I have many stories over my years of travels that I’ve never shared on this blog so I’m going back through them. This one comes to you from my trip to Malaysia in 2014.
Over there. See it?
I didn’t see it. I saw nothing. I knew nothing except that I was in the pitch black in Kubah National Park on the island of Borneo. A group of us were in Malaysia to see the country after a devastating year plagued with airline disasters. The itinerary was jam packed, as each town and city wanted to show us what they had to offer. But one thing was listed that I was unsure about, called “frogging.” I wasn’t fond of frogs and the term meant nothing to me. Would we be hunting them, (please not) eating them, or pretending to be them? I couldn’t be sure, especially after eating some odd dishes throughout Southeast Asia.
This is how I found myself in the middle of nowhere, surrounded by new friends and a guide with flashlights (or the flashlight setting on our phones) searching for frogs. I’d slathered myself in mosquito repellent and donned a headlamp as I followed the park ranger up the steep road. We’d walk and he’d stop out of nowhere, pointing out a pair of eyes reflecting in the glow of his flashlight. I wasn’t as good as spotting them, instead mistaking shiny leaves and other items as frogs.
After a few minutes, I started to get the hang of it. Our guide would call out to us and show us a frog he’s caught in his hands. Some of them were so small you could hardly see them, their legs squirming in between his fingers. We even saw a microhyla nepenthicola, the second smallest in the world. It was about the size of a tick and didn’t show up in my low lighting iPhone images. It was discovered in the same park in 2004 and was only confirmed as the second smallest in the world a few months before my visit.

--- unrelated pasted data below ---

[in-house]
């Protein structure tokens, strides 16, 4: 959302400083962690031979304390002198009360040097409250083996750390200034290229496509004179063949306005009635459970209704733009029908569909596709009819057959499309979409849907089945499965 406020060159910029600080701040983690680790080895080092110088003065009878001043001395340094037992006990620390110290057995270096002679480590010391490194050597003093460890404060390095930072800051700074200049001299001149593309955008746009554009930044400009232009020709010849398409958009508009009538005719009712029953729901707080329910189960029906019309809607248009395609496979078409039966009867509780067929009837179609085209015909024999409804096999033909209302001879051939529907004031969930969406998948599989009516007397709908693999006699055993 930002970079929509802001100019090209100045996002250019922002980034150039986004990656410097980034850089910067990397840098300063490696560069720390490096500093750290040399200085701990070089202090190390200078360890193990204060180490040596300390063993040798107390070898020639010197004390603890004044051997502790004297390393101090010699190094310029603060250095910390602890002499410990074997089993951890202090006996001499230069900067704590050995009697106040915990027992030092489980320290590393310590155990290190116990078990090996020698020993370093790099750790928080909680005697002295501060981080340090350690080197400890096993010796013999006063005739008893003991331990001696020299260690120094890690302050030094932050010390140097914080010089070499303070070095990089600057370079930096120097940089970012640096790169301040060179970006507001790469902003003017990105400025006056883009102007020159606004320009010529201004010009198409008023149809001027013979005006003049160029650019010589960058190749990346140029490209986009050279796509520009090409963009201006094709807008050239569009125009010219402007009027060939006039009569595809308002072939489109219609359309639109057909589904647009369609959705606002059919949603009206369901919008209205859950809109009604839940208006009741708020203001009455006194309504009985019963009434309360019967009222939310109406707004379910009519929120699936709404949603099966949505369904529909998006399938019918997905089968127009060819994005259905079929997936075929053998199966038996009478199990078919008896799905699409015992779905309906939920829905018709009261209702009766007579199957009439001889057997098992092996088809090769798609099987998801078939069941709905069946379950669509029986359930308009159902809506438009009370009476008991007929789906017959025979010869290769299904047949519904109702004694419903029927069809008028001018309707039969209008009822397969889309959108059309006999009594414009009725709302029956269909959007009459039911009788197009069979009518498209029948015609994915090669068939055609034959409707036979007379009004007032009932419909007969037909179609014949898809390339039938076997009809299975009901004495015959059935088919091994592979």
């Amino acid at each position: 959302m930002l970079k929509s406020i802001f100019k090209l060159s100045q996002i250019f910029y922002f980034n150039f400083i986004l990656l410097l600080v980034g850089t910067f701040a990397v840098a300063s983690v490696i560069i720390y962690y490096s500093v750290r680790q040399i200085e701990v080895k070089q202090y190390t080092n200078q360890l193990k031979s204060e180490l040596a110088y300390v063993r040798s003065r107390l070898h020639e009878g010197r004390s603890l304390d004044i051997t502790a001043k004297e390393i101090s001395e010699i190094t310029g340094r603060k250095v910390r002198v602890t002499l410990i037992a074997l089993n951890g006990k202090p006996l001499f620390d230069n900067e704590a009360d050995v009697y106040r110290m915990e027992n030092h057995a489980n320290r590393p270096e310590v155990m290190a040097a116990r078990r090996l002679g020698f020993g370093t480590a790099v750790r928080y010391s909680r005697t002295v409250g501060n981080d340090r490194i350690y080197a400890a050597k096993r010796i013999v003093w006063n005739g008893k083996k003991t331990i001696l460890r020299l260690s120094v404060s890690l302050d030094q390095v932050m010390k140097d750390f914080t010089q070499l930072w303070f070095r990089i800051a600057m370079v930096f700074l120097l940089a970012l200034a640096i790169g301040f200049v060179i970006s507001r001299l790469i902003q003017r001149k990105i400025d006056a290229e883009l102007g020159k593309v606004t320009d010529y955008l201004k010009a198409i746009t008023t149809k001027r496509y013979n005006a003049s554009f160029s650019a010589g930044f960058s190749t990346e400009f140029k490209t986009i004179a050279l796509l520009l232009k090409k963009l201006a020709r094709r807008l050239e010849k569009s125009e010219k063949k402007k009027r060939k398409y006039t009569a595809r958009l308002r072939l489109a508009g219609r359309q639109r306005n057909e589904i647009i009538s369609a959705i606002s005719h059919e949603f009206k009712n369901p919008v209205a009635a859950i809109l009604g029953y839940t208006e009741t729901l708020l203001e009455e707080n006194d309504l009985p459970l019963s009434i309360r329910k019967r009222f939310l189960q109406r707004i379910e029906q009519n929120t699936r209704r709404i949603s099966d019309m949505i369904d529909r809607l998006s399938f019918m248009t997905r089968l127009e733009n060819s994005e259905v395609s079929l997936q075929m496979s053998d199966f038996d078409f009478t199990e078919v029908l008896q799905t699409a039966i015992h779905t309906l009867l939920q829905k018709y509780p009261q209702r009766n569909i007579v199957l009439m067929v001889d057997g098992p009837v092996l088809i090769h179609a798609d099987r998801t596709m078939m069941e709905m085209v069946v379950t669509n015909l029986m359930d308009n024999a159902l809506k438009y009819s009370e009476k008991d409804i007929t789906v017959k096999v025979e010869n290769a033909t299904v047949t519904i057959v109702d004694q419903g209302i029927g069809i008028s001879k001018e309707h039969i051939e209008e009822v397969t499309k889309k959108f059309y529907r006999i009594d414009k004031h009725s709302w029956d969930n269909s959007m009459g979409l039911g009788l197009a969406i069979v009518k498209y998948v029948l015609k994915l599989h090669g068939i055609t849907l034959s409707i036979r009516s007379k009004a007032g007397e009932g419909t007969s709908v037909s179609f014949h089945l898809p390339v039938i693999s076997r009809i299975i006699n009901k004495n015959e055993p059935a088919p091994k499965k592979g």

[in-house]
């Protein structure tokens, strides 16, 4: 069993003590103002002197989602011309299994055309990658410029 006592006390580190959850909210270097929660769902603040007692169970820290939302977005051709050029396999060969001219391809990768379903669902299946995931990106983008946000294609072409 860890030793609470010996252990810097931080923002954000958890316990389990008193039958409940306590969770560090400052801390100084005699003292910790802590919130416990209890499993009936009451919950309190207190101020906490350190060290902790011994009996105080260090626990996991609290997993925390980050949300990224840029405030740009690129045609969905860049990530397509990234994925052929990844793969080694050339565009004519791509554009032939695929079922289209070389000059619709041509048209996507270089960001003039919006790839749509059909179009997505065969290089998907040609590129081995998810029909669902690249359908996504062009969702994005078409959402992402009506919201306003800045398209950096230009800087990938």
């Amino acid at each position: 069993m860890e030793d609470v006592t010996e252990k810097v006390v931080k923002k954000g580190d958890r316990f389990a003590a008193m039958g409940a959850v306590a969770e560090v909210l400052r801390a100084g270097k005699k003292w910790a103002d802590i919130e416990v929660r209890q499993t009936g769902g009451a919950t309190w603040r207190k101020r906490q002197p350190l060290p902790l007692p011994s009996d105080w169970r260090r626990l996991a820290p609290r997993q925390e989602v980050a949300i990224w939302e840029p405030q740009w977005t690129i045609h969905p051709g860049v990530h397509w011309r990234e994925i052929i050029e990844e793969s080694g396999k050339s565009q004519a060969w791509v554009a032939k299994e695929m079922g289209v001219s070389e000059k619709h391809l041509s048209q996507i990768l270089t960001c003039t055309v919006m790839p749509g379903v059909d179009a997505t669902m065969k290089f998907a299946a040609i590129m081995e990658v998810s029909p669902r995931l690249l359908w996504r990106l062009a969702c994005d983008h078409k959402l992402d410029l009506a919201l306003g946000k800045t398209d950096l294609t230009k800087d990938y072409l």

While I didn’t get to see them, apparently the park is also full of stunning waterfalls, which is something I added to a future “to see” list. Towards the end of our night walk, we reached a boardwalk over a large pond. I heard the frogs before I saw them, but it wasn’t long before my light shone on the tiny creatures. I counted them quickly, one right after the other. I hadn’t been looking forward to this particular activity, but I couldn’t help but be amazed at the wildlife in the park. Even city girls can be impressed by nature every now and then.
The national park, and the island of Borneo as a whole, is unlike anywhere else in the world, home to hundreds of species of plants and animals not found elsewhere. Matang Wildlife Centre is also a part of the park, where I volunteered with rescued orangutans and other wildlife that had been either injured, abandoned or seized as illegal pets or from zoos. Movies have even been filmed here. There are 34 other national parks in the state of Sarawak, but it’s Kubah that is known for frogs and toads.
Go on a frog safari of your own by stopping by the Visitors Information Centre in Kubah National Park. They’ll provide you with information on maps for the best places and times to see frogs and other wildlife. The park has its own accommodation, which you should book in advance. Alternatively, you can stay in nearby Kuching.
The Travel Manuel also has a post on the frog safari in Kubah National Park that you should read. Their pictures are much better! Thanks to Tourism Malaysia for hosting me on this trip.